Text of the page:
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Merced firm recalls beef after E. coli outbreak

Apr 22, 2007 | San Francisco Chronicle A Merced beef processor has recalled about 100,000 pounds of frozen beef because three Napa children fell ill with E. coli after eating hamburgers at two Little League concession stands, officials said Saturday.

The frozen hamburger patties were produced between April and May 2006 by Richwood Meat Co. and distributed in California, Oregon, Washington, Idaho and Arizona.

Karen Smith, Napa County's health officer, said the food poisoning was reported April 3 and 4. The children became sick with E. coli, a bacterium associated with fecal contamination, after eating hamburgers at the St. Helena and Calistoga Little League fields.

A physician from Kaiser-Permanente identified the bacteria in the stool sample of a 9-year-old boy.

Theresa Richmond, a spokeswoman for the Napa County Health and Human Services Division, said two other cases were being investigated.

"One was a teammate (of the three children with confirmed E. coli infections) and the other was a sibling," Richmond said.

The two suspect cases had symptoms consistent with E. coli infections, she said. All the children have recovered fully.

The items under recall are hamburger patties and ground beef products sold under the brands Fireriver, Chef's Pride, Ritz Food, Blackwood Farms, California Pacific Associates, C&C Distributing, Golbon and Richwood. Health officials said consumers should destroy any recalled products they have or return them to the place of purchase.

Under no circumstances should the meat be consumed, said Richmond.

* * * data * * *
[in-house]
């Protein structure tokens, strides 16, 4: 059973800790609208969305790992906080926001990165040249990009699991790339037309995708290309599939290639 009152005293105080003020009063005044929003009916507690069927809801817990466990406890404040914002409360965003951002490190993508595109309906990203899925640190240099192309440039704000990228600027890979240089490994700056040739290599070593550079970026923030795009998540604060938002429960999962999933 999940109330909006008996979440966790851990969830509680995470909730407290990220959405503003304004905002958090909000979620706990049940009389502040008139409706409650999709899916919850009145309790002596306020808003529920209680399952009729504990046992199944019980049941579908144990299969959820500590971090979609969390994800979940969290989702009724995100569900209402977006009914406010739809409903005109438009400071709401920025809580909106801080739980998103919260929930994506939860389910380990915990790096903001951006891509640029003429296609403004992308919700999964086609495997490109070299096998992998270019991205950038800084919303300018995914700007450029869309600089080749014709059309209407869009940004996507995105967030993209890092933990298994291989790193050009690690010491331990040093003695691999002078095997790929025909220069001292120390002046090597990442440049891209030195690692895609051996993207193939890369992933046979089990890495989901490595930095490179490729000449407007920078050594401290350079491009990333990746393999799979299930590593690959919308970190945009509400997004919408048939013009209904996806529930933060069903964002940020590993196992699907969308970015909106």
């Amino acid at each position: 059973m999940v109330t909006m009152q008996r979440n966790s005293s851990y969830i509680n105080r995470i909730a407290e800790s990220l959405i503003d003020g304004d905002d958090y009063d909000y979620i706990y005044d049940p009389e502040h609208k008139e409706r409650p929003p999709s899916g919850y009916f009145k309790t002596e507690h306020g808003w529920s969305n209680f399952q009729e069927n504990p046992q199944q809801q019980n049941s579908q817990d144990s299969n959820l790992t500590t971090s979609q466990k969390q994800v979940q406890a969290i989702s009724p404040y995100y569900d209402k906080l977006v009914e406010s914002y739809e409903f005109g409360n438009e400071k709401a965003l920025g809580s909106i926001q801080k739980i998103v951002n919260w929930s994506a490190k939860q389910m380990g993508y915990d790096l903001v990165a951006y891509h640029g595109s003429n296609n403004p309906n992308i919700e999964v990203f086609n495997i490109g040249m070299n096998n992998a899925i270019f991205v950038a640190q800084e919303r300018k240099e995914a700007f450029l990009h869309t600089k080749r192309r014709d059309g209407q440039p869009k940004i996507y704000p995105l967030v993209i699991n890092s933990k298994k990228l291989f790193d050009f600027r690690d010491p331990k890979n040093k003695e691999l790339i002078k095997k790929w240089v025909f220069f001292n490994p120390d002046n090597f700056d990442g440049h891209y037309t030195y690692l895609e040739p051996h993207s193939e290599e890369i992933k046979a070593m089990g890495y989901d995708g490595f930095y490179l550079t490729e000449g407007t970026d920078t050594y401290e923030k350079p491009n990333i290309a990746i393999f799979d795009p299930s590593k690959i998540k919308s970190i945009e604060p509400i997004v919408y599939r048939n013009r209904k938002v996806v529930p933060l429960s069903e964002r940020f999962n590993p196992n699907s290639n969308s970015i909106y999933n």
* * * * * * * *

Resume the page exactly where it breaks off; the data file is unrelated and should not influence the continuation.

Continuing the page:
"It doesn't matter if you cook it to a cinder," she said. "It has to be considered unsafe. Throw it away."

Steve Wood, the vice president of Richwood Meat, said health authorities had identified E. coli in the recalled patties.

"We haven't received confirmation yet that the strain (of bacterium) in the meat was the same strain identified from the children's tests," he said.

The bacterium isolated from the Napa incidents was E. coli 0157:H7. Like all bacteria, E. coli manifests as a vast complex of different strains.

E. coli infection can exert a wide array of effects, from no overt symptoms to renal failure and death. Gastric distress and diarrhea are the most common symptoms.

Steve Rich, the chief of family medicine at Kaiser's Santa Rosa complex, said the elderly, the young and those with compromised immune symptoms are most at risk.

"Many people show no symptoms, but some become extremely ill," Rich said. "It can kill you."

Rich said it is unusual for the infection to be diagnosed.

"It's relatively rare," he said. "I've never diagnosed it."

Incidents of E. coli infections occur sporadically, but an outbreak in September linked to Salinas Valley spinach that resulted in three deaths has made American consumers hypersensitive to the subject.

"When cases do occur, it can have a profound effect," Rich said. "The media have become so pervasive through the Internet and other sources that news of an outbreak can cause panic. It can shake people's faith in their food supply."

Wood said he has been fielding hundreds of calls from concerned consumers.

"I've pretty much been here 24/7 answering the phone," he said. "We just want to put people at ease."

There have been no incidents of illness other than the ones already reported, Wood said, and no one who has called in possessed products with the recall dates.

Richmond said authorities believe all the suspect meat in Napa County has been secured roughly 120 pounds.

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